This post may be coming too late for most LDS Sunday School classes — I’m not sure as my wife and I teach the youth, so I really don’t know exactly where everyone is in the Sunday School curriculum. If you have already had Lesson 13 regarding the bondage in Egypt, the Passover, and the Exodus, I hope that this post can at least be of some interest and perhaps boost in some way your understanding of that lesson.
What I am about to post is nothing new. If you are a long-time reader of Heavenly Ascents (if such a creature exists), then this will all be familiar to you. I have decided to resurrect some of the posts I wrote during the last time we studied the Old Testament in the LDS SS curriculum, which was 2010. Again, if you were reading this blog back in 2010 then this will be old news for you, but I am re-posting in the hope that it will be of some help or interest to someone. I haven’t been posting a whole lot on this blog for the past year or more and still don’t have a lot of time on my hands, but I can at least take the time to repost things that are now relevant again.
I start off talking about Joseph in Egypt as I had not had much opportunity to explore that story previously.
Exodus as New Creation
Unfortunately, I missed commenting on a story I really love — the Joseph in Egypt narrative. I won’t take the time to backtrack now and write much on it, but I have always thought a comparison between Joseph and Christ is fruitful.
Joseph is the beloved son of his father and (although not born first) is essentially made the firstborn. Jewish tradition held that Joseph was the son that most looked like his father and whose life most resembled Jacob’s. Jacob taught Joseph the mysteries and the learning that he had obtained in the school of Shem and Eber. His (priesthood) garment was dipped in blood. Joseph was sent to be a slave/servant in Egypt (which is later associated with Babylon, or the World). He was made second-in-command in Potiphar’s house, and resisted all temptation. He was put into prison for crimes he did not commit. While in prison, he helped (in a way) liberate the good (butler/cup-bearer) and condemn the wicked (baker). He was raised up out of the prison to become vice-regent of Pharaoh. He is responsible for providing fertility/prosperity to Egypt (the World) during a time of draught, and brings salvation to his brethren. I’m sure there are many other parallels that can be noted.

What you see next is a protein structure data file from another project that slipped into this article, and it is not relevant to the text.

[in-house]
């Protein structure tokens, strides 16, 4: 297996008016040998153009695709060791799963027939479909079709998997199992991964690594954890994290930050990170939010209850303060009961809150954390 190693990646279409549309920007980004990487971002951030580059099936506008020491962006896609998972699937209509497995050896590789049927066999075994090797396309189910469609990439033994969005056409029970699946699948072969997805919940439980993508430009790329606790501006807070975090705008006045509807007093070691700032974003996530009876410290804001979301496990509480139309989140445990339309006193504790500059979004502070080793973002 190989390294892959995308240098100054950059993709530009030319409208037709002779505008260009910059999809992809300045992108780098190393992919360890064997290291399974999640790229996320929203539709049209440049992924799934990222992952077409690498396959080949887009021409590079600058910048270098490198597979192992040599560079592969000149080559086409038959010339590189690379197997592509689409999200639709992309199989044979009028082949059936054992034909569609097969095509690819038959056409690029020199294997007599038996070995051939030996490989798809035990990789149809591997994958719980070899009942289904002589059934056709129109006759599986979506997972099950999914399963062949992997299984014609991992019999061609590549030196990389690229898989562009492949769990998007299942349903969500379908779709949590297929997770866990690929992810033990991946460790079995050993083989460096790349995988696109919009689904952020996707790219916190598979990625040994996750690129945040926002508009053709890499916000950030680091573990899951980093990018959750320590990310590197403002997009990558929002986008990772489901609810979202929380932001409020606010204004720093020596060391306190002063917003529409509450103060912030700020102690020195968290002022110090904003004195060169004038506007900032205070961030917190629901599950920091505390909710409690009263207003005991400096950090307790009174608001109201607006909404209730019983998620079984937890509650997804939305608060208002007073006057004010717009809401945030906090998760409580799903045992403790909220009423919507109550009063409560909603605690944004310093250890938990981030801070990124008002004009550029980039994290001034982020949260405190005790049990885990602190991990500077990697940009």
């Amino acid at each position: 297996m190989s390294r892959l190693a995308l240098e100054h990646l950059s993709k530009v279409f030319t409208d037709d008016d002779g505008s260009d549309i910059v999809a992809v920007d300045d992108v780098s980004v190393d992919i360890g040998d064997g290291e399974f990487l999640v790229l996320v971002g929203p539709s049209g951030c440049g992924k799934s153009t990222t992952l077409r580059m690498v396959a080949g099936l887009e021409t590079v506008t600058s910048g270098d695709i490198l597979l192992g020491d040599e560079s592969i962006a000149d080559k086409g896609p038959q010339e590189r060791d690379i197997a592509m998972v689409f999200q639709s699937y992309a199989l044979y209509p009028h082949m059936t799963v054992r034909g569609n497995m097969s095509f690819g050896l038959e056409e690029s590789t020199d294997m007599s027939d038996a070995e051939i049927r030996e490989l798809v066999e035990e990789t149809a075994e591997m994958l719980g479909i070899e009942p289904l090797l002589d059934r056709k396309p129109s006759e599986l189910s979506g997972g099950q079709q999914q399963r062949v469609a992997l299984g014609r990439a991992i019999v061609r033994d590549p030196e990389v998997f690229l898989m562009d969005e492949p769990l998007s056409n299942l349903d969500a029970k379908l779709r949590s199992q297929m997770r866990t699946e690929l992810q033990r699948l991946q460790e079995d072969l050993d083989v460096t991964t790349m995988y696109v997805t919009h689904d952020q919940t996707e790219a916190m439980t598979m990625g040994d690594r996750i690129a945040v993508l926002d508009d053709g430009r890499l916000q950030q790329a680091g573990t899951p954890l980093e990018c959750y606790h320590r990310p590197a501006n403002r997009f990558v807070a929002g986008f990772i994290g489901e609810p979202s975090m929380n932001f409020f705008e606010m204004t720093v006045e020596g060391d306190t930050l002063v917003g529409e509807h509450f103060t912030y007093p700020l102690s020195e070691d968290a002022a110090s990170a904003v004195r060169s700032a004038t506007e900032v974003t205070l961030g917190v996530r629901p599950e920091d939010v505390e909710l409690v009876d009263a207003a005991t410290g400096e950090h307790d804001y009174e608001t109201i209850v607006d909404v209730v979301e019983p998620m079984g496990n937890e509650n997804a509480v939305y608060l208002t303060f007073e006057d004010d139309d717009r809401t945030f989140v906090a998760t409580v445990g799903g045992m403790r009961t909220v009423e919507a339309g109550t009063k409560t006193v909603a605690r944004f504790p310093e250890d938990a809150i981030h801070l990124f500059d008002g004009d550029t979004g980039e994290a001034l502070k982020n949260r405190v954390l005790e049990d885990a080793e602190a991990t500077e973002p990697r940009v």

After we are told of the death of Joseph, the book of Genesis ends and Exodus begins. The Israelites have multiplied and, because the Egyptians (who possibly overthrew the dynasty that favored Joseph and his Semitic family) feel threatened by their numbers, they are made slaves. We are told that they were in this condition of slavery for over 400 years. They looked forward to a new savior who would free them and return them to their promised land. They desired, in effect, for the Lord to give them a new beginning.
That is exactly how the biblical Psalms present the Exodus events — as a new Creation. The Psalms speak extensively about the Creation of the world, which they describe as Yahweh’s victory over the Chaos Waters — often including great sea monsters (Rahab, Leviathan, etc.). Gen. 1 picks up on this idea when it describes God as “dividing” the waters in the early stages of creation. The Psalms are much more graphic and likely represent older versions of the story. A good example is Psalm 74:12–17: